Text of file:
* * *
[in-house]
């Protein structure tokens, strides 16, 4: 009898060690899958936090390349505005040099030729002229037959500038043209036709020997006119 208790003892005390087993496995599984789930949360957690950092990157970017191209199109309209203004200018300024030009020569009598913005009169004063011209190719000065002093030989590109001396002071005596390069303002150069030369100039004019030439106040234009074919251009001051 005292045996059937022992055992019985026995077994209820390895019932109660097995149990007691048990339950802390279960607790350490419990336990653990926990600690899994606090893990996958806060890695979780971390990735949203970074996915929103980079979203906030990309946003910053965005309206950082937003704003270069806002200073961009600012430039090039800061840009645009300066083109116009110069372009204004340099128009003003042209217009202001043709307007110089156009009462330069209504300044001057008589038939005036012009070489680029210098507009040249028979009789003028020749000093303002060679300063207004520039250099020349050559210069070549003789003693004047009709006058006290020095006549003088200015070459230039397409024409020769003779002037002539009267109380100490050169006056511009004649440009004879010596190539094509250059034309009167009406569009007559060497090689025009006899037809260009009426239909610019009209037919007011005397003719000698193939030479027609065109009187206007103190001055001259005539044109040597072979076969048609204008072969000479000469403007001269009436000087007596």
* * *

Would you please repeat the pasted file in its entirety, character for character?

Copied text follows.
[in-house]
């Protein structure tokens, strides 16, 4: 009898060690899958936090390349505005040099030729002229037959500038043209036709020997006119 208790003892005390087993496995599984789930949360957690950092990157970017191209199109309209203004200018300024030009020569009598913005009169004063011209190719000065002093030989590109001396002071005596390069303002150069030369100039004019030439106040234009074919251009001051 005292045996059937022992055992019985026995077994209820390895019932109660097995149990007691048990339950802390279960607790350490419990336990653990926990600690899994606090893990996958806060890695979780971390990735949203970074996915929103980079979203906030990309946003910053965005309206950082937003704003270069806002200073961009600012430039090039800061840009645009300066083109116009110069372009204004340099128009003003042209217009202001043709307007110089156009009462330069209504300044001057008589038939005036012009070489680029210098507009040249028979009789003028020749000093303002060679300063207004520039250099020349050559210069070549003789003693004047009709006058006290020095006549003088200015070459230039397409024409020769003779002037002539009267109380100490050169006056511009004649440009004879010596190539094509250059034309009167009406569009007559060497090689025009006899037809260009009426239909610019009209037919007011005397003719000698193939030479027609065109009187206007103190001055001259005539044109040597072979076969048609204008072969000479000469403007001269009436000087007596």